Results come after you start.

If you have a handful of tomato seeds, you have a lot of potential to grow tomatoes. If you never place the seeds in the ground, all you will ever have is a handful of potential.

If you put a seed in the ground and walk away, it might grow. It might not. The degree to which a seed matures is in direct relationship to the environment it is placed in and the tending it receives.

If you place a seed in the ground and cultivate it in the right environment, give it sun, water, and healthy soil, it is nearly impossible for the seed to remain dormant. It can’t help but bear its fruit.

So it is with God. So it has been for me.

This idea of fruit has been on my heart for weeks now and so I thought I’d flesh it out here. It started getting so long, I decided it would be appropriate to break it into three parts. Over the course of these three posts, this is what I’d like to explore this with you: fruit will emerge naturally when we abide and walk with God both individually and communally. Conversely, if there is no fruit, then it’s time to inspect our gardens both individually and communally. It all starts with a seed.

I have been growing food in my backyard for a few years. My neighbors Chanowk and Judith taught me everything I currently know about gardening (I still have lots to learn). Beyond coming to my house and installing my garden, I regularly tune into their online classes and pop-up tutorials on their social media. Do yourself a favor and give them a follow—you will learn things.

Anyway, I found some heirloom (dinosaur) kale seeds (rawr) in my home seed library and noticed they were from 2018. I sighed in disappointment, thinking I had wasted an entire group of seeds because they were too old. Thank goodness for my wiser, way more experienced friends. I messaged Judith, hoping for some good news, but preparing for a truth torpedo. I was sure I had messed up. Well, according to Judith, the germination capacity of a seed “declines significantly with age.” In other words, the older the seed, the less likely it is to sprout. Dang.

But then those three bouncing dots showed up again. (You know, the ones that indicate someone is typing you a message.) “You can still use them—you just need to plant more,” she shared. Yes! There was still hope for these seeds.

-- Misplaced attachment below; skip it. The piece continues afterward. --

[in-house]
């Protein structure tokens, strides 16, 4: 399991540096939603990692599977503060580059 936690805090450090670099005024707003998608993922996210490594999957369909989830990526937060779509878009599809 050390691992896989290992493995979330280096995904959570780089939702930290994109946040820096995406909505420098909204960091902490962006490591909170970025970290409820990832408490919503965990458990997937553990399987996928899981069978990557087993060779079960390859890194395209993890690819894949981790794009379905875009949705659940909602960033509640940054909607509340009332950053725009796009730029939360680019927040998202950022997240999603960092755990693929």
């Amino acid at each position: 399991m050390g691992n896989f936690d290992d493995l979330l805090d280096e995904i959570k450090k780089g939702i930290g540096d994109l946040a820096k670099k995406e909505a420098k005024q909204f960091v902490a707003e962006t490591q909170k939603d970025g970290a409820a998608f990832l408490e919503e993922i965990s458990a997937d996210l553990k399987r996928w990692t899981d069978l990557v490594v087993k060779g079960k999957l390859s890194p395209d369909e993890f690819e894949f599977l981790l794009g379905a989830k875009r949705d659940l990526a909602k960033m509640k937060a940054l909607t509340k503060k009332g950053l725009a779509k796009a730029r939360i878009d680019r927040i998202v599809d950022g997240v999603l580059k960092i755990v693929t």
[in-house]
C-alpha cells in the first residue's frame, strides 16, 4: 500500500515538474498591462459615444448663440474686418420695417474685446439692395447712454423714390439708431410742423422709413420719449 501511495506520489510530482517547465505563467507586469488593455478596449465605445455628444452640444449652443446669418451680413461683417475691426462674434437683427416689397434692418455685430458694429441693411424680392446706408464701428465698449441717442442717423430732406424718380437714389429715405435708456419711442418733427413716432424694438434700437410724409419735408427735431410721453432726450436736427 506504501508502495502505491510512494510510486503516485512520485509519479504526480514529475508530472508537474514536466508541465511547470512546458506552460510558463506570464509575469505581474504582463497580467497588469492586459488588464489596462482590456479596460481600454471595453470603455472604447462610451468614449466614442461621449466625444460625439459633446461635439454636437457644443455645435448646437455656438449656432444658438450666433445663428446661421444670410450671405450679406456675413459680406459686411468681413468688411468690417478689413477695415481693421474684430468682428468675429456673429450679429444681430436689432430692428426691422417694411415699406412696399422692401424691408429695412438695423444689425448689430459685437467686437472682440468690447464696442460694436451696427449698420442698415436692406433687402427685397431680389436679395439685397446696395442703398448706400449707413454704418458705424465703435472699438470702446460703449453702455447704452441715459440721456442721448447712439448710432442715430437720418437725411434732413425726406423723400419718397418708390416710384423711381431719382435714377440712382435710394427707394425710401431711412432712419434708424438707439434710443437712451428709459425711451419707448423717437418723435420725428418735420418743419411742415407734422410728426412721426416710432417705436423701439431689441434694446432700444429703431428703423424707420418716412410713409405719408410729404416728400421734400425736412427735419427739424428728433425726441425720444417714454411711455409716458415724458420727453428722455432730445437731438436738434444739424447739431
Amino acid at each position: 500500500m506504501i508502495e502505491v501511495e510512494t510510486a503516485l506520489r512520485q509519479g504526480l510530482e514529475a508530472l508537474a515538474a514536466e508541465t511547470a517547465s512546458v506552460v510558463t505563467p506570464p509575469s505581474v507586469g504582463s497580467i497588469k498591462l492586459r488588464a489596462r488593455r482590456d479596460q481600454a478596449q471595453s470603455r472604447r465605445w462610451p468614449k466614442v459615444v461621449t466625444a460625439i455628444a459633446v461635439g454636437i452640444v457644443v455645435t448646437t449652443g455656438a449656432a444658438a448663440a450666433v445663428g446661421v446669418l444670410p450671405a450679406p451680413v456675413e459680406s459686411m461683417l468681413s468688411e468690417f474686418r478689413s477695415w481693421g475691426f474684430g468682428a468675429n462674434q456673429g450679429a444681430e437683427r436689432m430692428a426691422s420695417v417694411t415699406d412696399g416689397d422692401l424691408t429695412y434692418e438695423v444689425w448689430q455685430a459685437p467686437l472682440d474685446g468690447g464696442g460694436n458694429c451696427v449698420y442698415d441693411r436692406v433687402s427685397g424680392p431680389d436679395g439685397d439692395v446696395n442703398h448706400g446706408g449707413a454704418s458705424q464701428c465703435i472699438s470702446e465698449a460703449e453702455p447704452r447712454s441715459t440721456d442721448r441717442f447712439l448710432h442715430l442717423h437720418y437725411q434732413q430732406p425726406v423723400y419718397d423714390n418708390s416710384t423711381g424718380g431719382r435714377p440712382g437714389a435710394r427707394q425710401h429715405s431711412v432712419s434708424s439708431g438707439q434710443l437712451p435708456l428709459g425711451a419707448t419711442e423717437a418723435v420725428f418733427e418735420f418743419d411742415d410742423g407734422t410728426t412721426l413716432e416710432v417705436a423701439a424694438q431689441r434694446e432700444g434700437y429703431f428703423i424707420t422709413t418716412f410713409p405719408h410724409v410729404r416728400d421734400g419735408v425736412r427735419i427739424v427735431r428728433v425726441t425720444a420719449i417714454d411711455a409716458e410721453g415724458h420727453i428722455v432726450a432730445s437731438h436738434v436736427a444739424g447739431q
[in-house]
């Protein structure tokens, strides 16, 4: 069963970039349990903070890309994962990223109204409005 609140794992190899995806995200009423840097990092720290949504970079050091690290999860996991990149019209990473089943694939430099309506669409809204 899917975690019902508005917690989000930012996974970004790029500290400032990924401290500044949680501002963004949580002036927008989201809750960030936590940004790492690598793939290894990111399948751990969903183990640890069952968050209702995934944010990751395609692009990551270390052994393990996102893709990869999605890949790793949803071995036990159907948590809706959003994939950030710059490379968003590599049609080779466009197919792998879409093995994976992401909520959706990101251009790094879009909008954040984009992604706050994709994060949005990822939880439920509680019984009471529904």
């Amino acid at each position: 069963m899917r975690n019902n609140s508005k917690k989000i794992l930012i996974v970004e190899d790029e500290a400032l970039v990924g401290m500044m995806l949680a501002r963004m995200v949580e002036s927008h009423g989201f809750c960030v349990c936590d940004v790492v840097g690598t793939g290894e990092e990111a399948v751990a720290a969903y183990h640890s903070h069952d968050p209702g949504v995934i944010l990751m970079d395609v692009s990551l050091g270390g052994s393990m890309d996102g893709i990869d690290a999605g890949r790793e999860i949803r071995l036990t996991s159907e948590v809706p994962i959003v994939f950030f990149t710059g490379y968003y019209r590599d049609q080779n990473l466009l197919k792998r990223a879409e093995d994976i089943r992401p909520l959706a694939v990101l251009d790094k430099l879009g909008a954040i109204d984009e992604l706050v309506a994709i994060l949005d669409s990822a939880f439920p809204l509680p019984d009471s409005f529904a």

Image from

It’s not a seamless transition, in fact there are some flaws, but there are some powerful images in nature which I think reflect a little of what it’s like to seek after God, be transformed by God, and then bear fruit for the glory of God on the benefit of others.

As humans, we are predisposed to seek out truth, meaning, and purpose. In pursuit of these realities, we scatter seeds of curiosity here and there. Occasionally a seed will germinate, a sprout will appear, and we think we are onto something. Then inevitably, it will fail us and we will be left with the wilted leaves of disappointment. When we look for truth, meaning, or purpose outside of the perfect person of Jesus, we will always be let down. It happens all of the time—even for those who know God—like me. It has happened to me. Like last week.

Our pursuit of truth, meaning, and purpose will only ever be fully satisfied by the knowledge, love, grace, and presence of God. The longer we insist on living in a world without God’s presence, the more worldly input that is woven into our perspective, the more potentially challenging it is to recognize the truth of God when it is presented to us. In essence, we become blind to it. Our experience and observations of the world are too much to sift through and the cost of changing our minds is too great.

But if we plant enough seeds of curiosity, if we remain open to the possibility that God is the source of truth, meaning, and purpose, and if we are diligent to keep pressing into the questions that will naturally arise as we seek these things out, I believe God, the great tender of our gardens, is faithful to make himself known to us.

There is a flip side. Sometimes no matter how diligently we seek after knowledge of God, or an awareness of God’s presence, we can’t seem to find it. We spend weeks, months, years, even decades scattering our seeds everywhere in search of answers. We ask deep questions, share doubts, attend lectures, and we might have Christian friends share their wisdom. Even when you try really hard, sometimes the reality of God just doesn’t make sense. It can be deeply discouraging and you might decide it’s not worth planting more seeds, but hold on—I have good news.

It doesn’t matter how much time has passed—God’s timing is perfect. One day, as you faithfully scatter seeds, God will cause something to germinate—it will not wilt or scorch. It will last. God is the realest and truest entity in all of reality and what God begins he is faithful to complete. He will take your seed and cause it to grow into a plant and with proper tending, it will produce fruit.

We don’t get straight to the fruit though. As much as we love to go directly to the end results, God uses the in-between time—the space between germination and fruit bearing— to show us who he is, who we are, and what he has in store for us. It’s where transformation happens. Fruit comes as a result of the transformative process. We must learn to embrace the process of growth and transformation. {To be continued…}

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